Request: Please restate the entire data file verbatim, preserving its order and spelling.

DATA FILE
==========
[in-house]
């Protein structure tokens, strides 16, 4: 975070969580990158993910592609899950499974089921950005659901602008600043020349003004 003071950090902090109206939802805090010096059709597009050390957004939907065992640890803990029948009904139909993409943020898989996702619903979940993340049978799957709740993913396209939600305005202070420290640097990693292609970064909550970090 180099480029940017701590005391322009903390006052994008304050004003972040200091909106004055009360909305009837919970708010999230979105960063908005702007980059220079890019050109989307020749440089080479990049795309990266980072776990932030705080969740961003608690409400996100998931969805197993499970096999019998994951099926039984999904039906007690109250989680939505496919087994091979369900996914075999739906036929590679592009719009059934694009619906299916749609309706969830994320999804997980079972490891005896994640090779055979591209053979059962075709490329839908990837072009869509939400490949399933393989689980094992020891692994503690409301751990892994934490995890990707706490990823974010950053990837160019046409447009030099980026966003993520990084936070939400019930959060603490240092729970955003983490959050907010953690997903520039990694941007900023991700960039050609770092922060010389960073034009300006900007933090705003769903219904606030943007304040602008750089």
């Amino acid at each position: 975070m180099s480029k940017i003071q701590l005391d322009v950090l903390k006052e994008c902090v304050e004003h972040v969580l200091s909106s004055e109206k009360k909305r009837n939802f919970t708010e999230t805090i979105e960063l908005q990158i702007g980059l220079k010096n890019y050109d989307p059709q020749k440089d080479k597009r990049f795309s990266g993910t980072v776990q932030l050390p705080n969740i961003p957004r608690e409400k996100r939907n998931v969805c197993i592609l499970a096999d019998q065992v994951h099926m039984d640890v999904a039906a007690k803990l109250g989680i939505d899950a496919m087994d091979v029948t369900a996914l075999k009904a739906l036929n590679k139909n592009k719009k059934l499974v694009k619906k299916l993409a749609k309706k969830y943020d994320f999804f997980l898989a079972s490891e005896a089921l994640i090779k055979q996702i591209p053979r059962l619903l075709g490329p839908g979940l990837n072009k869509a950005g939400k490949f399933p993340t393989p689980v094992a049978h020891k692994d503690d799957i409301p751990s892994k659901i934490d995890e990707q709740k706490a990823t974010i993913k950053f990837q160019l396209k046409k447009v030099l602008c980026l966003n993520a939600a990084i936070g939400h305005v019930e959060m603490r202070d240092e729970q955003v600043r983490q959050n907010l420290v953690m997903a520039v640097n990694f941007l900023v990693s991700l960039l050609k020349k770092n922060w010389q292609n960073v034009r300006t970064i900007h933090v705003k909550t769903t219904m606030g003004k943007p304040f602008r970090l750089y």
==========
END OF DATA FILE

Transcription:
[in-house]
């Protein structure tokens, strides 16, 4: 975070969580990158993910592609899950499974089921950005659901602008600043020349003004 003071950090902090109206939802805090010096059709597009050390957004939907065992640890803990029948009904139909993409943020898989996702619903979940993340049978799957709740993913396209939600305005202070420290640097990693292609970064909550970090 180099480029940017701590005391322009903390006052994008304050004003972040200091909106004055009360909305009837919970708010999230979105960063908005702007980059220079890019050109989307020749440089080479990049795309990266980072776990932030705080969740961003608690409400996100998931969805197993499970096999019998994951099926039984999904039906007690109250989680939505496919087994091979369900996914075999739906036929590679592009719009059934694009619906299916749609309706969830994320999804997980079972490891005896994640090779055979591209053979059962075709490329839908990837072009869509939400490949399933393989689980094992020891692994503690409301751990892994934490995890990707706490990823974010950053990837160019046409447009030099980026966003993520990084936070939400019930959060603490240092729970955003983490959050907010953690997903520039990694941007900023991700960039050609770092922060010389960073034009300006900007933090705003769903219904606030943007304040602008750089």
């Amino acid at each position: 975070m180099s480029k940017i003071q701590l005391d322009v950090l903390k006052e994008c902090v304050e004003h972040v969580l200091s909106s004055e109206k009360k909305r009837n939802f919970t708010e999230t805090i979105e960063l908005q990158i702007g980059l220079k010096n890019y050109d989307p059709q020749k440089d080479k597009r990049f795309s990266g993910t980072v776990q932030l050390p705080n969740i961003p957004r608690e409400k996100r939907n998931v969805c197993i592609l499970a096999d019998q065992v994951h099926m039984d640890v999904a039906a007690k803990l109250g989680i939505d899950a496919m087994d091979v029948t369900a996914l075999k009904a739906l036929n590679k139909n592009k719009k059934l499974v694009k619906k299916l993409a749609k309706k969830y943020d994320f999804f997980l898989a079972s490891e005896a089921l994640i090779k055979q996702i591209p053979r059962l619903l075709g490329p839908g979940l990837n072009k869509a950005g939400k490949f399933p993340t393989p689980v094992a049978h020891k692994d503690d799957i409301p751990s892994k659901i934490d995890e990707q709740k706490a990823t974010i993913k950053f990837q160019l396209k046409k447009v030099l602008c980026l966003n993520a939600a990084i936070g939400h305005v019930e959060m603490r202070d240092e729970q955003v600043r983490q959050n907010l420290v953690m997903a520039v640097n990694f941007l900023v990693s991700l960039l050609k020349k770092n922060w010389q292609n960073v034009r300006t970064i900007h933090v705003k909550t769903t219904m606030g003004k943007p304040f602008r970090l750089y």